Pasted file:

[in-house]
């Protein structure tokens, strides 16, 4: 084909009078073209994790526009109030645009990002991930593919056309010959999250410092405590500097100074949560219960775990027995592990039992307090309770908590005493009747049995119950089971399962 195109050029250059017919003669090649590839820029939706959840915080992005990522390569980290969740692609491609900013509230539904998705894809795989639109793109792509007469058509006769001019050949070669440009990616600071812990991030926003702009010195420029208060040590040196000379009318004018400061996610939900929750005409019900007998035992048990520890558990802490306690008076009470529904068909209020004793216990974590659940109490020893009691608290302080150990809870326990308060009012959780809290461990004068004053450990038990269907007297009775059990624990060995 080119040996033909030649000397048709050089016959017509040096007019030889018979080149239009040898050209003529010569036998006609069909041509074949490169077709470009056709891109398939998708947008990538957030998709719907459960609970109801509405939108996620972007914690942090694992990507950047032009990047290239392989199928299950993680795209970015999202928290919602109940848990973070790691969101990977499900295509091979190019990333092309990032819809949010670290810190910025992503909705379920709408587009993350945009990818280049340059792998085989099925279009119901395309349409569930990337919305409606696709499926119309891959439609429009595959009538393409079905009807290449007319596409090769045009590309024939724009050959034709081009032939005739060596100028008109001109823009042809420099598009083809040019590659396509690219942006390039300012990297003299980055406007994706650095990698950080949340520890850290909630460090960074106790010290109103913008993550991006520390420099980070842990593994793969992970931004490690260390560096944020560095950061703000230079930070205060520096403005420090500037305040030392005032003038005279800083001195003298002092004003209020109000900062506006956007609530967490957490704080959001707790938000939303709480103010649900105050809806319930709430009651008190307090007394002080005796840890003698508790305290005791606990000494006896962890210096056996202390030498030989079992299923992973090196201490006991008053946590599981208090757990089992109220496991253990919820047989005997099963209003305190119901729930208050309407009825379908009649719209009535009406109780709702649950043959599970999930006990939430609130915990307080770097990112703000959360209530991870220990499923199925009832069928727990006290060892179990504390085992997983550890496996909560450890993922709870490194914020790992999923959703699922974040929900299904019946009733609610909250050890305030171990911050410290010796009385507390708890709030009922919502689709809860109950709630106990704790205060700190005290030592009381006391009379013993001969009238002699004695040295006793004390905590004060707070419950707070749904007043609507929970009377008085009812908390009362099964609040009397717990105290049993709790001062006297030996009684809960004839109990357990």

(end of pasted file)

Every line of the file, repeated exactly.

[in-house]
């Protein structure tokens, strides 16, 4: 084909009078073209994790526009109030645009990002991930593919056309010959999250410092405590500097100074949560219960775990027995592990039992307090309770908590005493009747049995119950089971399962 195109050029250059017919003669090649590839820029939706959840915080992005990522390569980290969740692609491609900013509230539904998705894809795989639109793109792509007469058509006769001019050949070669440009990616600071812990991030926003702009010195420029208060040590040196000379009318004018400061996610939900929750005409019900007998035992048990520890558990802490306690008076009470529904068909209020004793216990974590659940109490020893009691608290302080150990809870326990308060009012959780809290461990004068004053450990038990269907007297009775059990624990060995 080119040996033909030649000397048709050089016959017509040096007019030889018979080149239009040898050209003529010569036998006609069909041509074949490169077709470009056709891109398939998708947008990538957030998709719907459960609970109801509405939108996620972007914690942090694992990507950047032009990047290239392989199928299950993680795209970015999202928290919602109940848990973070790691969101990977499900295509091979190019990333092309990032819809949010670290810190910025992503909705379920709408587009993350945009990818280049340059792998085989099925279009119901395309349409569930990337919305409606696709499926119309891959439609429009595959009538393409079905009807290449007319596409090769045009590309024939724009050959034709081009032939005739060596100028008109001109823009042809420099598009083809040019590659396509690219942006390039300012990297003299980055406007994706650095990698950080949340520890850290909630460090960074106790010290109103913008993550991006520390420099980070842990593994793969992970931004490690260390560096944020560095950061703000230079930070205060520096403005420090500037305040030392005032003038005279800083001195003298002092004003209020109000900062506006956007609530967490957490704080959001707790938000939303709480103010649900105050809806319930709430009651008190307090007394002080005796840890003698508790305290005791606990000494006896962890210096056996202390030498030989079992299923992973090196201490006991008053946590599981208090757990089992109220496991253990919820047989005997099963209003305190119901729930208050309407009825379908009649719209009535009406109780709702649950043959599970999930006990939430609130915990307080770097990112703000959360209530991870220990499923199925009832069928727990006290060892179990504390085992997983550890496996909560450890993922709870490194914020790992999923959703699922974040929900299904019946009733609610909250050890305030171990911050410290010796009385507390708890709030009922919502689709809860109950709630106990704790205060700190005290030592009381006391009379013993001969009238002699004695040295006793004390905590004060707070419950707070749904007043609507929970009377008085009812908390009362099964609040009397717990105290049993709790001062006297030996009684809960004839109990357990």